The kid runs away, and as his parents join him we see just how tight continuity was in this show.



What's wrong with your commeeeeeeeeeercial?

We get our intro sequence about a meteor striking “the city-planet of Acmetropolis,” knocking the planet off its axis and releasing forces that create superhuman beings. Like our heroes. And referring back to the video, yeah that does sound like something that would end the story right there.

As we see snippets of the characters there are also little blurbs that presumably point out their powers. But what the hell does “power orb randomizer” or “quantum quack” mean? Maybe I’m biased here because I also consider myself a storyteller, but it’s generally considered bad form to thrust the audience straight into a strange and complex universe with no idea what’s going on. Even Stephenie Meyer knew better than to start her later books without bringing new readers up to speed.


Oh, and for the record, like Ryan I'm not going to bother referring to the Loonatics by their new names besides Lexi, as her predecessor was as much of a boring female stereotype as she is. I don't care that these aren't supposed to be the Looney Tunes themselves but their descendents in the future. The franchise put the characters in different settings all the time, and this show barely makes an effort to distance the Loonatics from the originals. So it's hard not to think of this as just another spin on the same characters.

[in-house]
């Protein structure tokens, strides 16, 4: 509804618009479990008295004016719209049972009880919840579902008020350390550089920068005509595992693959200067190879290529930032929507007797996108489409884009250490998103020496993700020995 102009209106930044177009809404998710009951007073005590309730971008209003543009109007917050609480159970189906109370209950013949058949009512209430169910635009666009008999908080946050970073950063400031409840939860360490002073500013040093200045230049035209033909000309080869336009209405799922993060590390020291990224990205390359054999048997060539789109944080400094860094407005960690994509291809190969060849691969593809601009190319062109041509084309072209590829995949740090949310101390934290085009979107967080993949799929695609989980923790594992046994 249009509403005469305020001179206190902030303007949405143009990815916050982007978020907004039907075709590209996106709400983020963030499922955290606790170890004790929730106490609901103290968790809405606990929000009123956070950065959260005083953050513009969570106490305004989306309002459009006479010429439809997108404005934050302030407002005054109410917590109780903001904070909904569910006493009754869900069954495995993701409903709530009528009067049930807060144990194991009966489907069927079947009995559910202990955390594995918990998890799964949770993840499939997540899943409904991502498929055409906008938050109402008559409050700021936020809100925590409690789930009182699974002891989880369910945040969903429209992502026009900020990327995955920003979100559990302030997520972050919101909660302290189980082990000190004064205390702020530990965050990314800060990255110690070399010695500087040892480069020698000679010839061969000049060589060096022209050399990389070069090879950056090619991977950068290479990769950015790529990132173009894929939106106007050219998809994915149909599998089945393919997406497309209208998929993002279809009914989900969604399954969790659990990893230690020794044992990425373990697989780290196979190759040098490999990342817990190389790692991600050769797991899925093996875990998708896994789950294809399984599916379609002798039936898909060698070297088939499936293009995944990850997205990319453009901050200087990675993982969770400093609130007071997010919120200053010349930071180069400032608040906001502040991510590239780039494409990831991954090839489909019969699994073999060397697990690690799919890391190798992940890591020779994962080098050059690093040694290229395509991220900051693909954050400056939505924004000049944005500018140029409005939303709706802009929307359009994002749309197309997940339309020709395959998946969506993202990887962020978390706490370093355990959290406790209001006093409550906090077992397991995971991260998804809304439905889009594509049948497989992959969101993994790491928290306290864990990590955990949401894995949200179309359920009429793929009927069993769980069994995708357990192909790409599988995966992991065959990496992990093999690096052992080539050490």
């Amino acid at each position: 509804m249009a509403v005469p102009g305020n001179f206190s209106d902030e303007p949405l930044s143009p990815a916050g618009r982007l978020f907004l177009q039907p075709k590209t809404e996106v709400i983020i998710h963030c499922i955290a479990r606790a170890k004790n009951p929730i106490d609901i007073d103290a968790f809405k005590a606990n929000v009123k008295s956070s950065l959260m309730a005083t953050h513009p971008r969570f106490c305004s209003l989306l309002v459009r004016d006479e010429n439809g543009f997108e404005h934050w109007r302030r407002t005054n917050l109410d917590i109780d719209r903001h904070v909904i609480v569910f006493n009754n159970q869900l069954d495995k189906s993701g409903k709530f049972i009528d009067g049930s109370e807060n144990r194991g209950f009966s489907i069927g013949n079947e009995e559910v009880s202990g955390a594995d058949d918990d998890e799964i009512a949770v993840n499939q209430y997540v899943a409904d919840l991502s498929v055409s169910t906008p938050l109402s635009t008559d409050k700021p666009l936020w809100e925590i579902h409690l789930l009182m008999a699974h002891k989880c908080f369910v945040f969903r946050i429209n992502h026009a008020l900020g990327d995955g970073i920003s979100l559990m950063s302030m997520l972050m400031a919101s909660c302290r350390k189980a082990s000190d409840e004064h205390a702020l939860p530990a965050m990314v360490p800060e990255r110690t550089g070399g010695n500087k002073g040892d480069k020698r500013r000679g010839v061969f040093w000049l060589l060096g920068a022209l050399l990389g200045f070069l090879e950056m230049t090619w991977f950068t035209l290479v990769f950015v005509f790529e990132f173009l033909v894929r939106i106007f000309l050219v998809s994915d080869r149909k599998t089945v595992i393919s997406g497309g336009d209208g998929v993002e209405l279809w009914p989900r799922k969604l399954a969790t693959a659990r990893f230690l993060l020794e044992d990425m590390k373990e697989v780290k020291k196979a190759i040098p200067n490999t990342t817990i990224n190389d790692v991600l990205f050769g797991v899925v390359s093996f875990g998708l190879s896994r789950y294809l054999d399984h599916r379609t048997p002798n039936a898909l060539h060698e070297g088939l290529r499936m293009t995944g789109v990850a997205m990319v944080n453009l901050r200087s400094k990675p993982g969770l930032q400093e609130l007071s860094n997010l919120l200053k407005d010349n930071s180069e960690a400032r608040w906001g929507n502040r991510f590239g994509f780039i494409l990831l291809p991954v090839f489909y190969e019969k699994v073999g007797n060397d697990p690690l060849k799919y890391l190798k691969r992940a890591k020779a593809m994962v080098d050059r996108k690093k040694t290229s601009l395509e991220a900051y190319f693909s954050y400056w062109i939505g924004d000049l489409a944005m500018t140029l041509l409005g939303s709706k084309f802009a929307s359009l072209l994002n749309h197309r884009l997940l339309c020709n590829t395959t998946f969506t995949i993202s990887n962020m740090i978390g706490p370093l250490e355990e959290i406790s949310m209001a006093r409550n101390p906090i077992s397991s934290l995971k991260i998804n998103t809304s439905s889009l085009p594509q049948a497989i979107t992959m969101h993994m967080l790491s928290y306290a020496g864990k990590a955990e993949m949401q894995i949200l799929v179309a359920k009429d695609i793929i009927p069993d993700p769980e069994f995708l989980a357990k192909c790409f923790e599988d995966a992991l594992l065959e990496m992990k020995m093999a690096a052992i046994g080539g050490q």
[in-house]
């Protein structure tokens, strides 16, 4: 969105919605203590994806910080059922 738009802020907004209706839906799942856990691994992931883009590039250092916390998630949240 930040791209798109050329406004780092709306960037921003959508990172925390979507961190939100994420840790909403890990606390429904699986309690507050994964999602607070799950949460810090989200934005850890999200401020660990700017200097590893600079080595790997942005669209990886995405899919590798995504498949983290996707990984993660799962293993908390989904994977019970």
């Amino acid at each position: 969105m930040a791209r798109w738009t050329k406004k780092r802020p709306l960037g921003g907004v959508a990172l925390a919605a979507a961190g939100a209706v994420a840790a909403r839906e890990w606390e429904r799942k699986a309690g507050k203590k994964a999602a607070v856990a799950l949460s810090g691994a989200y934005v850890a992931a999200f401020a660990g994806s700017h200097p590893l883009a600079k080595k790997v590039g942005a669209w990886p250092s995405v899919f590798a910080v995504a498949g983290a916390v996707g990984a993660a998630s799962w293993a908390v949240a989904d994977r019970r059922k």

Besides, if the crew wanted so badly for me to think of the Loonatics as characters apart from the ones they're based on, they could've done more with that idea in the show itself than two or three ten-second mentions across the span of the whole show. So I'm not counting the Word of God mentions that these are Looney Tunes's grandkids in the future. If you have a problem with that, you probably don't like me anyway for pissing all over a show you like.

We cut to Bugs in the Loonatics’ Danger Room fighting off little flying saucers with his sword and laser vision. To me, he epitomizes the problem with trying to “hero-ify” these characters. Sure, Bugs was considered the “good guy” of a lot of the cartoons, but watch them and pay close attention. He doesn’t just defend himself from Elmer and Sam, he flat-out screws with his enemies. He's as much of a con artist as anything else.


What kind of role model would that create for kids in this age of ridiculous censorship, though? Thus we have Ace Bunny, a hero with a personality every bit as bland as the powers I described. He tosses out the occasional quip, but that's about all you'll see from him as unique character attributes. And that's not really something you want people to say about Bugs Bunny for crying out loud, especially not in what was supposed to be the new generation of Looney Tunes.

His distaff counterpart, Lexi Bunny, enters the room and shows off her own brand new Fuz-Z. To answer Ryan’s rhetorical question, Lola Bunny was given a futuristic counterpart for the same reason they came up with Lola in the first place: so there would be a girl.